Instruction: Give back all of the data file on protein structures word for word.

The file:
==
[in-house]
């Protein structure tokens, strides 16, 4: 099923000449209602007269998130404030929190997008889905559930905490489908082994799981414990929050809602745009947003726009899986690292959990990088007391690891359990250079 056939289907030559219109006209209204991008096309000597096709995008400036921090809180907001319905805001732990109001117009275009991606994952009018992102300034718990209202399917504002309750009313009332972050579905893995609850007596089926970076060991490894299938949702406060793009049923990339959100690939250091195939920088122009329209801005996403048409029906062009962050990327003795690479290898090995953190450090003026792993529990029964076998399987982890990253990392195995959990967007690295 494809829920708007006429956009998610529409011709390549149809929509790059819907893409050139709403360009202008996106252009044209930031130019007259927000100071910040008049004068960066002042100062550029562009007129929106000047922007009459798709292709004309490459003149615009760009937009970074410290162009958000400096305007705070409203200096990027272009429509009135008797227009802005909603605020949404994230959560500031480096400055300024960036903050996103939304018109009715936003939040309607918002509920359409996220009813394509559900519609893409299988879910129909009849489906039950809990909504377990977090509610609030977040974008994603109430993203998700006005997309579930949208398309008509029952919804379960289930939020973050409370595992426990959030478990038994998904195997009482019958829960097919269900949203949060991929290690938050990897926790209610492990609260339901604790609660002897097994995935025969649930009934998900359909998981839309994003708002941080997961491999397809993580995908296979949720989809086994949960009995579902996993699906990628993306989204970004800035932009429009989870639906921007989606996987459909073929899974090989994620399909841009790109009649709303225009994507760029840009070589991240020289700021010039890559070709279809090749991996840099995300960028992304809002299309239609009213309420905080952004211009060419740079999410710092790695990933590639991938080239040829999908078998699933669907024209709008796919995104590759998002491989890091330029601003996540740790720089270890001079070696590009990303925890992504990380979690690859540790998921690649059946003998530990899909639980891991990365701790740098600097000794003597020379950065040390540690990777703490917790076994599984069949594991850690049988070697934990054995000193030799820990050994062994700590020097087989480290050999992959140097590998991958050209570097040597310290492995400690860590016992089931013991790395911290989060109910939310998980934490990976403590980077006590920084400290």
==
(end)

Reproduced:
[in-house]
């Protein structure tokens, strides 16, 4: 099923000449209602007269998130404030929190997008889905559930905490489908082994799981414990929050809602745009947003726009899986690292959990990088007391690891359990250079 056939289907030559219109006209209204991008096309000597096709995008400036921090809180907001319905805001732990109001117009275009991606994952009018992102300034718990209202399917504002309750009313009332972050579905893995609850007596089926970076060991490894299938949702406060793009049923990339959100690939250091195939920088122009329209801005996403048409029906062009962050990327003795690479290898090995953190450090003026792993529990029964076998399987982890990253990392195995959990967007690295 494809829920708007006429956009998610529409011709390549149809929509790059819907893409050139709403360009202008996106252009044209930031130019007259927000100071910040008049004068960066002042100062550029562009007129929106000047922007009459798709292709004309490459003149615009760009937009970074410290162009958000400096305007705070409203200096990027272009429509009135008797227009802005909603605020949404994230959560500031480096400055300024960036903050996103939304018109009715936003939040309607918002509920359409996220009813394509559900519609893409299988879910129909009849489906039950809990909504377990977090509610609030977040974008994603109430993203998700006005997309579930949208398309008509029952919804379960289930939020973050409370595992426990959030478990038994998904195997009482019958829960097919269900949203949060991929290690938050990897926790209610492990609260339901604790609660002897097994995935025969649930009934998900359909998981839309994003708002941080997961491999397809993580995908296979949720989809086994949960009995579902996993699906990628993306989204970004800035932009429009989870639906921007989606996987459909073929899974090989994620399909841009790109009649709303225009994507760029840009070589991240020289700021010039890559070709279809090749991996840099995300960028992304809002299309239609009213309420905080952004211009060419740079999410710092790695990933590639991938080239040829999908078998699933669907024209709008796919995104590759998002491989890091330029601003996540740790720089270890001079070696590009990303925890992504990380979690690859540790998921690649059946003998530990899909639980891991990365701790740098600097000794003597020379950065040390540690990777703490917790076994599984069949594991850690049988070697934990054995000193030799820990050994062994700590020097087989480290050999992959140097590998991958050209570097040597310290492995400690860590016992089931013991790395911290989060109910939310998980934490990976403590980077006590920084400290």